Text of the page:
Here I am again with another batch of Uncle Bob’s safer-driving tips, as applied to your own business. Enjoy!

Rule #25: Maintain Your Tires
Really, you have to click the link first to understand the framework for this. It’s also very good advice.

When you’re in business for yourself, you work to save money, as well as make it. Don’t believe me? Think about it.

Whether you’re just starting out, or maybe taking over, you need to keep your overhead down to keep some money in the cash box. Sometimes, you have to operate on a shoe-string for quite a long while, treading water, before you get to see any profit.

(Note: For excellent advice on getting by with little money for your business, go download Seth Godin’s manifesto, The Bootstrapper’s Bible, at ChangeThis.)
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Lessons From Defensive Driving 2

03 March 2010, by A. Cedilla

Here are more lessons I got from Uncle Bob’s safer-driving tips.

Rule #17: Know Your Blind Spots
More commonly touted as, “Know what you don’t know,” knowing that you have blind spots — don’t worry, everyone has them– is only the first step.

Blind spots happen when you’re too close to the situation to see things clearly. They also pop up in situations you don’t want to deal with. The results? You get — stop me if you’ve heard this one before — blind-sided.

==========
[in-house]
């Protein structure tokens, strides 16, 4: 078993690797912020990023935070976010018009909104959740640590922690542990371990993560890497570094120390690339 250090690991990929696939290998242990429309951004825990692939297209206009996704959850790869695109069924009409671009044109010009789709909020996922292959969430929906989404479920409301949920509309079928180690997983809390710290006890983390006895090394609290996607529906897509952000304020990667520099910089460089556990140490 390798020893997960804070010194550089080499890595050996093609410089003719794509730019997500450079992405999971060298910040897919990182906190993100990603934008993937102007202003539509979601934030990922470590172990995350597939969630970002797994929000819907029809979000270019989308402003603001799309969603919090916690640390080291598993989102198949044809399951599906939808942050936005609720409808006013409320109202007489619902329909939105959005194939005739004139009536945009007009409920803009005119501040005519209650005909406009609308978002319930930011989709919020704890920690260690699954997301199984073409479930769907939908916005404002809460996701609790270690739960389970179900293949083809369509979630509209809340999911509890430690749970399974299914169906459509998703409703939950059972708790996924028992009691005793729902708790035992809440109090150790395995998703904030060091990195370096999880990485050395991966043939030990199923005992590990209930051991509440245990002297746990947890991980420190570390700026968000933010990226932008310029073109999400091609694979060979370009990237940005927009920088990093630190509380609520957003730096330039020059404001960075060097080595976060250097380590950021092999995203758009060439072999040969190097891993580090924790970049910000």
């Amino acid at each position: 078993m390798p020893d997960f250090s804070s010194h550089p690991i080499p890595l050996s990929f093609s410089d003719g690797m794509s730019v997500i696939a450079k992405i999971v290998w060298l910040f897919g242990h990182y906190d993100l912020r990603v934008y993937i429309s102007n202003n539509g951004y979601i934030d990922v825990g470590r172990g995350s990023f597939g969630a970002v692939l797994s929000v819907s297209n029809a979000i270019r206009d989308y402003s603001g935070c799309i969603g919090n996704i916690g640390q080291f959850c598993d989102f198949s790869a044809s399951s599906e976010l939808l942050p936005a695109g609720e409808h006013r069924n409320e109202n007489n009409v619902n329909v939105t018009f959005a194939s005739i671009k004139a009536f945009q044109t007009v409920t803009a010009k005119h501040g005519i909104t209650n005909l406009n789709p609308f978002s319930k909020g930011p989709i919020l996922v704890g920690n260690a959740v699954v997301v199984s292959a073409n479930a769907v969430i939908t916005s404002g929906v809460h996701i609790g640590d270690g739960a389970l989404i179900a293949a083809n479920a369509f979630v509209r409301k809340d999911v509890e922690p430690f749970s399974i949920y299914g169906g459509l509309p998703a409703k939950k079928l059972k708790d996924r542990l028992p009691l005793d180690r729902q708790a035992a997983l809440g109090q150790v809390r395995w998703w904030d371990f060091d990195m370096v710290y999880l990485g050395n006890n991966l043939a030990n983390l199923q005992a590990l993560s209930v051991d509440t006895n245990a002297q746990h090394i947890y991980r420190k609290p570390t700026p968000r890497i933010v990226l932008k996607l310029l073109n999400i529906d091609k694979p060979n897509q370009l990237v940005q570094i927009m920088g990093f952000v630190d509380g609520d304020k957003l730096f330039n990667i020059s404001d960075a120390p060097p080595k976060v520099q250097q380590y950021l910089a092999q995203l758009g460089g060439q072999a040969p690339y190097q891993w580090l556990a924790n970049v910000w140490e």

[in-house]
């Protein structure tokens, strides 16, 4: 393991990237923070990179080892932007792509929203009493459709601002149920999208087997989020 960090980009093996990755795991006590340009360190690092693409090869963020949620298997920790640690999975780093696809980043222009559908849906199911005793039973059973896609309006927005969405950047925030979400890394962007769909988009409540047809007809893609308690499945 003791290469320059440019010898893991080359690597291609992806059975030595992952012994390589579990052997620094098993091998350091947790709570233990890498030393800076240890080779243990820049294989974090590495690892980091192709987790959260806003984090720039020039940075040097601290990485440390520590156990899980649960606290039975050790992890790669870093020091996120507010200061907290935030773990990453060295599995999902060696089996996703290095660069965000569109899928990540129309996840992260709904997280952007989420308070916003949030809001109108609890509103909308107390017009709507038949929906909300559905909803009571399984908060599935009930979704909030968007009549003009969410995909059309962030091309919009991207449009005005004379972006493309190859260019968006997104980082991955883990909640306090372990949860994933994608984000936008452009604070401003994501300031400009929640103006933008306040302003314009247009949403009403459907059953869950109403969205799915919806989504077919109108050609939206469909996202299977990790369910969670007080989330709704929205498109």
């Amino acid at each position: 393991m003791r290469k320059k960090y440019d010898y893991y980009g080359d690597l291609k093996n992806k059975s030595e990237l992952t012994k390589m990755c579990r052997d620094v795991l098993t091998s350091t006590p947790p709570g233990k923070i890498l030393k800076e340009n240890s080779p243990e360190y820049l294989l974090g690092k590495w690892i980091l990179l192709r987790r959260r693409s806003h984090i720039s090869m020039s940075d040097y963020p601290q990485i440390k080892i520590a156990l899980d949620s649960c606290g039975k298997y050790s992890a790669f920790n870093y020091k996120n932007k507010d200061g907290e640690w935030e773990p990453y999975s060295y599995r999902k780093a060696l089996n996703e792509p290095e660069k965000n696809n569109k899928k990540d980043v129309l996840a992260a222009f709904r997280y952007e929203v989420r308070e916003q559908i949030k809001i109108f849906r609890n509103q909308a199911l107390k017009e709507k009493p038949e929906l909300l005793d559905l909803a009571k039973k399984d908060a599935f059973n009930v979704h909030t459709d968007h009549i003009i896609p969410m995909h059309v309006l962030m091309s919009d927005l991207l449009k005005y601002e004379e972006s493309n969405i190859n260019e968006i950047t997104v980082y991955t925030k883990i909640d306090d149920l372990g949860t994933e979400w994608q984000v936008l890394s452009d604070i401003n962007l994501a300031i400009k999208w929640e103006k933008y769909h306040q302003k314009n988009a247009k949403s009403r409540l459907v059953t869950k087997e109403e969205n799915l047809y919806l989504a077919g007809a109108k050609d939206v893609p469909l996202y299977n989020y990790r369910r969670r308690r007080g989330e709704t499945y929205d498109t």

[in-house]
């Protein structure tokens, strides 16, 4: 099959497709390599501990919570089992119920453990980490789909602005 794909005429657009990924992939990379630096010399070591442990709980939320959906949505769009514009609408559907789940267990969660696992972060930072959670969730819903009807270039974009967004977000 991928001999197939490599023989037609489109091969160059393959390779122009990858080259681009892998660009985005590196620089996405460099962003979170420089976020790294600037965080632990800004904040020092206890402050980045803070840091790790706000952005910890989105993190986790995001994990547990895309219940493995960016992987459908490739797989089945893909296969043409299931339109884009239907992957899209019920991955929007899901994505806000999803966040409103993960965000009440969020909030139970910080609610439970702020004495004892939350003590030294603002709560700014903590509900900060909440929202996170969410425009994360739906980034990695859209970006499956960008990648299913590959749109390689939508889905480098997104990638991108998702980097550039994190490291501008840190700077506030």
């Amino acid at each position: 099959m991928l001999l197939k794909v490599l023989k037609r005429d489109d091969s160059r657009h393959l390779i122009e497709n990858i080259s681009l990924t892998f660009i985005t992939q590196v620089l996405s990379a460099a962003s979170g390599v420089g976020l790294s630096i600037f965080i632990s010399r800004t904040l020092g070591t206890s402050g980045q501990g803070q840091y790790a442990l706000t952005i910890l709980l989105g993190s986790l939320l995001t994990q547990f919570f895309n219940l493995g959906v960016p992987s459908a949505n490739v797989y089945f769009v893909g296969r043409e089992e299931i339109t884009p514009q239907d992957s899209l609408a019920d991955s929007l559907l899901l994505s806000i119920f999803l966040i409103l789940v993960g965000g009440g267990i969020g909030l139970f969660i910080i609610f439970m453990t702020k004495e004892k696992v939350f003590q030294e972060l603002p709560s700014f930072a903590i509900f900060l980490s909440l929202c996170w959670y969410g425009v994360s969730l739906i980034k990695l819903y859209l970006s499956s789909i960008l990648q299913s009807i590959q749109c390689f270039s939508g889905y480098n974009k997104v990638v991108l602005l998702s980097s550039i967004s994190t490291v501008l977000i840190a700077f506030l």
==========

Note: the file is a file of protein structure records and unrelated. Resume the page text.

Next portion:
So, how to deal?

Awareness is important, and a willingness to listen to viewpoints other than your own. You can start dealing with your blind spots by asking someone you trust and whose opinion you respect (and hopefully is also diplomatic) to point them out to you. Ideally, this should be done in a calm, neutral setting. As in rule number 14, nobody likes being ambushed, even if in this case you ask for it.
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Lessons From Defensive Driving

01 March 2010, by A. Cedilla

After I stumbled on Bob Saller’s “70 Rules of Defensive Driving” on Roadtrip America, I was hit by a totally random thunderbolt of inspiration, and immediately thought of how to apply some of them in running a business.

Note: Here’s just my free and on-the-fly interpretation, I picked the rules that rung a bell. Visit the site yourself to see all 70 of Uncle Bob’s life-saving rules for the road, and to get the real background, click on the links below to see the actual rule I’m referring to.


Rule #10: Drive Precisely
Precise is neat, exact, meticulous. Being precise means executing an action according to something, fitting something — a plan, a destination, a specific goal. Precise is the opposite of sloppy.

If you’ve suffered the embarrassment of having a half-baked job come back to haunt you, you’d know how things like expediency may sneak you through, but taking short-cuts avoids the lessons, the mastery you could have earned, e.g. learning to do it right the first few times vs. doing fast to get it done in one go.

Rule #11: Chill Out
Relax, de-stress, literally take a load off and put your feet up (Sitting all day is bad for your health) or pound the pavement (Exercise helps. A lot). Stop clenching, it’s bad for your teeth. And your blood pressure.

Take a deep breath, then a few more. It’s attitude. It’s the journey, not the destination. It’s you, choosing to be in control, not you allowing your emotions to rule the roost.